reverendrob
FDP Data Goon
Moderator

When I sin

I sin real good
Apr 16th, 2016 07:15 AM   Edit   Profile   Print Topic   Search Topic

Yep. They've gotten consistently better and better.

Just basic reality is the "pack" instruments will be the lowest of the low and need the most TLC in setup.

With the way that labor is most of the cost of the thing, makes a certain amount of sense.

super mario
Contributing Member
*********

USA

tone to the bone no other way
Apr 16th, 2016 07:36 AM   Edit   Profile   Print Topic   Search Topic

"With the way that labor is most of the cost of the thing, makes a certain amount of sense." - Way too true Revrob.....As this is a favor for my friend, won't be an labor charged on my part, just the cost of whatever he wants to do in parts....

reverendrob
FDP Data Goon
Moderator

When I sin

I sin real good
Apr 16th, 2016 10:11 AM   Edit   Profile   Print Topic   Search Topic

Yep.

Just a case of it probably won't be transformed.

Improved, probably.

But I'm a "if I don't love the guitar as it is, I don't touch it, and if I love it, I don't touch it unless something breaks because I'm not going to wreck it!" guy.

VanGoghsEar

USA

Apr 28th, 2016 02:59 PM   Edit   Profile   Print Topic   Search Topic

When I upgraded my Afinity Strat, I did not want to put a lot of money into the parts. I bought a loaded pickguard from Dragonfire, which was excellent for the price, it's fully shielded with a metal plate, has three layers as opposed to one original layer, has full sized Alpha pots, and the wiring/solder work was neatly done and the electronics quiet with nice vintage tones (I bought the vintage style pickups model). It was less than $40 at the time.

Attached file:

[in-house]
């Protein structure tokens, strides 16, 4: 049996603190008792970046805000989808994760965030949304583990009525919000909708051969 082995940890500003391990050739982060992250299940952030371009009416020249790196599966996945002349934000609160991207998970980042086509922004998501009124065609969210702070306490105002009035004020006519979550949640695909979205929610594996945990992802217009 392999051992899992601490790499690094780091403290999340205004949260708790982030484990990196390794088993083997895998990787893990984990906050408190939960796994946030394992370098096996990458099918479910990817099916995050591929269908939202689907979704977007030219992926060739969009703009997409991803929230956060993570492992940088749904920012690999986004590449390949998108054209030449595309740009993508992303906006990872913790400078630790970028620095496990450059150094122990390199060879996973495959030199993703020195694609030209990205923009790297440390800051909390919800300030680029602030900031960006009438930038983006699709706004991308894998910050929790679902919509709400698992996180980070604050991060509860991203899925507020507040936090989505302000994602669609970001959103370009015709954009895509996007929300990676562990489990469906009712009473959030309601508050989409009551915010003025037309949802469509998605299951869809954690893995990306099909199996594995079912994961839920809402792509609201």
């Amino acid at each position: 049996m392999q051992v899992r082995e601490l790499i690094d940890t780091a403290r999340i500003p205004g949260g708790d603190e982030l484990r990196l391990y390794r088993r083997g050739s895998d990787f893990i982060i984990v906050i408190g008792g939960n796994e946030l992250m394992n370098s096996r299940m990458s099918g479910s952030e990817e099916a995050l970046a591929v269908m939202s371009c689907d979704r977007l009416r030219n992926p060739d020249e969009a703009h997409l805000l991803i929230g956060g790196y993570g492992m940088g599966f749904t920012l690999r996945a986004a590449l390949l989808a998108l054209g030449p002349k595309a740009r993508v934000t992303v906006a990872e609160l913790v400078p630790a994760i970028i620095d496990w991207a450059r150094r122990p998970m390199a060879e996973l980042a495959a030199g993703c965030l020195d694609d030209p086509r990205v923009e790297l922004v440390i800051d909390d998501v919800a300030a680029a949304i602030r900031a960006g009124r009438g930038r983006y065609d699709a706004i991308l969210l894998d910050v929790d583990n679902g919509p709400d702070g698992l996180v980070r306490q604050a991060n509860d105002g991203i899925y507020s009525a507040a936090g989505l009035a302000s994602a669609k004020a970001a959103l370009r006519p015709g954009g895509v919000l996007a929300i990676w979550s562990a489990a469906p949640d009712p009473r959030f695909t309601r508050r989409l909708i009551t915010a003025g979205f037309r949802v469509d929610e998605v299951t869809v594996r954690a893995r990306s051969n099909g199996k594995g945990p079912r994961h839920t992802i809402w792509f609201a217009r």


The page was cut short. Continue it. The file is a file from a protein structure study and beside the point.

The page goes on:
Not my favorite color, but...

Shows the full metal shielding

super mario
Contributing Member
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USA

tone to the bone no other way
Apr 29th, 2016 01:42 PM   Edit   Profile   Print Topic   Search Topic

Purdy neat stuff on Dragonfire's site there Vangogh....definitely worth considering, once the owner hands it off to me.


hushnel
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North Florida

A Friend of Bill W.
Apr 29th, 2016 09:31 PM   Edit   Profile   Print Topic   Search Topic

I agree the set up is huge. Last Friday on my way to a sheep and wool festival I swung by a GC in Gainesville. I was checking out short scale basses, one of the instructors, who knows me, pointed out the Squire Affinity Bronco bass. He felt it was the best bass in the shop. I played it, I bought it.

I dropped a Dragonfire Rail in it and I'm impressed, I have strings ordered but I'm quite happy with it as is. I have a four string adjustable bridge, Monday a set of quality U.S. pots, phono output and cap will be delivered, it's all I plan on doing to it. The pickup made a big difference. The bridge will nail the intonation and the high quality electronics will add to the quality, it needed a better cap, there was little effect on the tone as is.

I'll tweak the truss rod after installing the new strings but the frets are fine and the truss Rod is good as is.

It's a bit shocking that these are so playable.

(This message was last edited by hushnel at 12:32 AM, Apr 30th, 2016)

mirrorboy

Yorkshire, England

Apr 30th, 2016 07:05 AM   Edit   Profile   Print Topic   Search Topic

If you do one thing, only change the nut for a Tusq replacement.

Then all it needs is a set of Fender Bullet strings and a proper setup.

FDP Forum / The Squier Forum / Typical upgrades to a Squier Stratocaster